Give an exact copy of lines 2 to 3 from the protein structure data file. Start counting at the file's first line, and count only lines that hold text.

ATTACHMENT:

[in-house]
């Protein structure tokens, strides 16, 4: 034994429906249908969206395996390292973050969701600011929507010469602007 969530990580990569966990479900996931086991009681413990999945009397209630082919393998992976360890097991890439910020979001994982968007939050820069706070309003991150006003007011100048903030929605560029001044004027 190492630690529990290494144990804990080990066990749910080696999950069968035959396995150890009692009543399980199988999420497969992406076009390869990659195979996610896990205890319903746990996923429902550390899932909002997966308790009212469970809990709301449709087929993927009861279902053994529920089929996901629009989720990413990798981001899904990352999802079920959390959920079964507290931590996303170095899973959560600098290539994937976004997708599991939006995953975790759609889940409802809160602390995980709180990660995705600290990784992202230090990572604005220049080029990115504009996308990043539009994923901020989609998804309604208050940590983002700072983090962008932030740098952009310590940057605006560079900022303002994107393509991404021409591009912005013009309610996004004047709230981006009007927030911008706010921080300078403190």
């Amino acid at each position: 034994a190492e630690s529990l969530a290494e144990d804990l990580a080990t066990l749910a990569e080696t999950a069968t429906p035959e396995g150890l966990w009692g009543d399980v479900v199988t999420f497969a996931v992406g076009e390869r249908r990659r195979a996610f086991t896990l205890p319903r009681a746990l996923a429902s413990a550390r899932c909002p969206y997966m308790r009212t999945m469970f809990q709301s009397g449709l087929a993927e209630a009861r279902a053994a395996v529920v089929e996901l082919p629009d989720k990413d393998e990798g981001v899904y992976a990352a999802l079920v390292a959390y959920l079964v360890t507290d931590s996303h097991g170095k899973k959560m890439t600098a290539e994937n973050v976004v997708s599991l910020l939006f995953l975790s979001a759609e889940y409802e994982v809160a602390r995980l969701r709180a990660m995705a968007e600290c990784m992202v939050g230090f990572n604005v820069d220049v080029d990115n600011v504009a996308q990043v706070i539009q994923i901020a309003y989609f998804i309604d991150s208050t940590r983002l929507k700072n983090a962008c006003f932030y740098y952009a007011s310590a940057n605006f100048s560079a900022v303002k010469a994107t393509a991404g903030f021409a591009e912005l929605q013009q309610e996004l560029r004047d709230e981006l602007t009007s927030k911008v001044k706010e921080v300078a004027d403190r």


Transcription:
């Protein structure tokens, strides 16, 4: 034994429906249908969206395996390292973050969701600011929507010469602007 969530990580990569966990479900996931086991009681413990999945009397209630082919393998992976360890097991890439910020979001994982968007939050820069706070309003991150006003007011100048903030929605560029001044004027 190492630690529990290494144990804990080990066990749910080696999950069968035959396995150890009692009543399980199988999420497969992406076009390869990659195979996610896990205890319903746990996923429902550390899932909002997966308790009212469970809990709301449709087929993927009861279902053994529920089929996901629009989720990413990798981001899904990352999802079920959390959920079964507290931590996303170095899973959560600098290539994937976004997708599991939006995953975790759609889940409802809160602390995980709180990660995705600290990784992202230090990572604005220049080029990115504009996308990043539009994923901020989609998804309604208050940590983002700072983090962008932030740098952009310590940057605006560079900022303002994107393509991404021409591009912005013009309610996004004047709230981006009007927030911008706010921080300078403190």
């Amino acid at each position: 034994a190492e630690s529990l969530a290494e144990d804990l990580a080990t066990l749910a990569e080696t999950a069968t429906p035959e396995g150890l966990w009692g009543d399980v479900v199988t999420f497969a996931v992406g076009e390869r249908r990659r195979a996610f086991t896990l205890p319903r009681a746990l996923a429902s413990a550390r899932c909002p969206y997966m308790r009212t999945m469970f809990q709301s009397g449709l087929a993927e209630a009861r279902a053994a395996v529920v089929e996901l082919p629009d989720k990413d393998e990798g981001v899904y992976a990352a999802l079920v390292a959390y959920l079964v360890t507290d931590s996303h097991g170095k899973k959560m890439t600098a290539e994937n973050v976004v997708s599991l910020l939006f995953l975790s979001a759609e889940y409802e994982v809160a602390r995980l969701r709180a990660m995705a968007e600290c990784m992202v939050g230090f990572n604005v820069d220049v080029d990115n600011v504009a996308q990043v706070i539009q994923i901020a309003y989609f998804i309604d991150s208050t940590r983002l929507k700072n983090a962008c006003f932030y740098y952009a007011s310590a940057n605006f100048s560079a900022v303002k010469a994107t393509a991404g903030f021409a591009e912005l929605q013009q309610e996004l560029r004047d709230e981006l602007t009007s927030k911008v001044k706010e921080v300078a004027d403190r």